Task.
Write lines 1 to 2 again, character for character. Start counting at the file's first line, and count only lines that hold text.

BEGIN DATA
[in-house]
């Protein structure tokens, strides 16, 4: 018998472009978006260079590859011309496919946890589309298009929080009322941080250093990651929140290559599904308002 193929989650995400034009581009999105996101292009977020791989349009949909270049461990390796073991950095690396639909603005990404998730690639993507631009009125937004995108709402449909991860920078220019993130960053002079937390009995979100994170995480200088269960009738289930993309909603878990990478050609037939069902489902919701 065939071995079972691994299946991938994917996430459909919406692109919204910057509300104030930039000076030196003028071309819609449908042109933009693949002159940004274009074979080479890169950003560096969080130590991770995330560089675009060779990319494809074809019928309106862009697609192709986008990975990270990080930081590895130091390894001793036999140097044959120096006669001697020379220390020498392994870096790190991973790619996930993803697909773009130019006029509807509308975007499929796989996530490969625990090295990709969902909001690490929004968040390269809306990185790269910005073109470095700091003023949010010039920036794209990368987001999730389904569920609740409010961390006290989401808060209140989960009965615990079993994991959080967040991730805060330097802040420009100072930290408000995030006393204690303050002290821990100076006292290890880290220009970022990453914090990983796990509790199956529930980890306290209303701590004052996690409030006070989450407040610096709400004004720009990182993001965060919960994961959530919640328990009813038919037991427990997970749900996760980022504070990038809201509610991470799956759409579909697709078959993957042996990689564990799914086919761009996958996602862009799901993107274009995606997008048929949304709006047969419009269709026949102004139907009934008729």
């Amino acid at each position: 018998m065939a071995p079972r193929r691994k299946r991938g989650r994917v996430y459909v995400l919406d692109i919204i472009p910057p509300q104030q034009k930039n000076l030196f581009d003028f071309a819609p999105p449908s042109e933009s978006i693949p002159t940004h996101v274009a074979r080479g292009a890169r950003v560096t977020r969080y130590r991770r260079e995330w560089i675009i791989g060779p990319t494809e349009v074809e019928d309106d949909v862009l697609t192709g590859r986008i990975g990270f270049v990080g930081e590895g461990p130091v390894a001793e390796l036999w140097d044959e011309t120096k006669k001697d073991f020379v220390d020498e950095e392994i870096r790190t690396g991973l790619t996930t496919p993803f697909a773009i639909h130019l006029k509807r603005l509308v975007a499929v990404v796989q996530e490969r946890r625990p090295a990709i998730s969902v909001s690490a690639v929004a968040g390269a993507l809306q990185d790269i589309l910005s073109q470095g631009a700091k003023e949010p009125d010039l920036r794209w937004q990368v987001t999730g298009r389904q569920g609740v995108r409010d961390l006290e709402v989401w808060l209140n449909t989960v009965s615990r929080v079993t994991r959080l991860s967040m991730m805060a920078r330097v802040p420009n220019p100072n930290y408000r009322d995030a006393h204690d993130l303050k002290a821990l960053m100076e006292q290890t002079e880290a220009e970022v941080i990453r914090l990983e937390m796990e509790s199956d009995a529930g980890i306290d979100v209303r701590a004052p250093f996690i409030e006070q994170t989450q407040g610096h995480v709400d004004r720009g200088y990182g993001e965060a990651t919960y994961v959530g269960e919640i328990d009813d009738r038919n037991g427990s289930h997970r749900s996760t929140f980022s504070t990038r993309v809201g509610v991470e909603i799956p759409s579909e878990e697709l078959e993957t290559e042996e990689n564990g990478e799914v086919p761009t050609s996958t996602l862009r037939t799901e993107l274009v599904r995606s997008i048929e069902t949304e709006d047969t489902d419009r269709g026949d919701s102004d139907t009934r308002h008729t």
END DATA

[in-house]
């Protein structure tokens, strides 16, 4: 018998472009978006260079590859011309496919946890589309298009929080009322941080250093990651929140290559599904308002 193929989650995400034009581009999105996101292009977020791989349009949909270049461990390796073991950095690396639909603005990404998730690639993507631009009125937004995108709402449909991860920078220019993130960053002079937390009995979100994170995480200088269960009738289930993309909603878990990478050609037939069902489902919701 065939071995079972691994299946991938994917996430459909919406692109919204910057509300104030930039000076030196003028071309819609449908042109933009693949002159940004274009074979080479890169950003560096969080130590991770995330560089675009060779990319494809074809019928309106862009697609192709986008990975990270990080930081590895130091390894001793036999140097044959120096006669001697020379220390020498392994870096790190991973790619996930993803697909773009130019006029509807509308975007499929796989996530490969625990090295990709969902909001690490929004968040390269809306990185790269910005073109470095700091003023949010010039920036794209990368987001999730389904569920609740409010961390006290989401808060209140989960009965615990079993994991959080967040991730805060330097802040420009100072930290408000995030006393204690303050002290821990100076006292290890880290220009970022990453914090990983796990509790199956529930980890306290209303701590004052996690409030006070989450407040610096709400004004720009990182993001965060919960994961959530919640328990009813038919037991427990997970749900996760980022504070990038809201509610991470799956759409579909697709078959993957042996990689564990799914086919761009996958996602862009799901993107274009995606997008048929949304709006047969419009269709026949102004139907009934008729």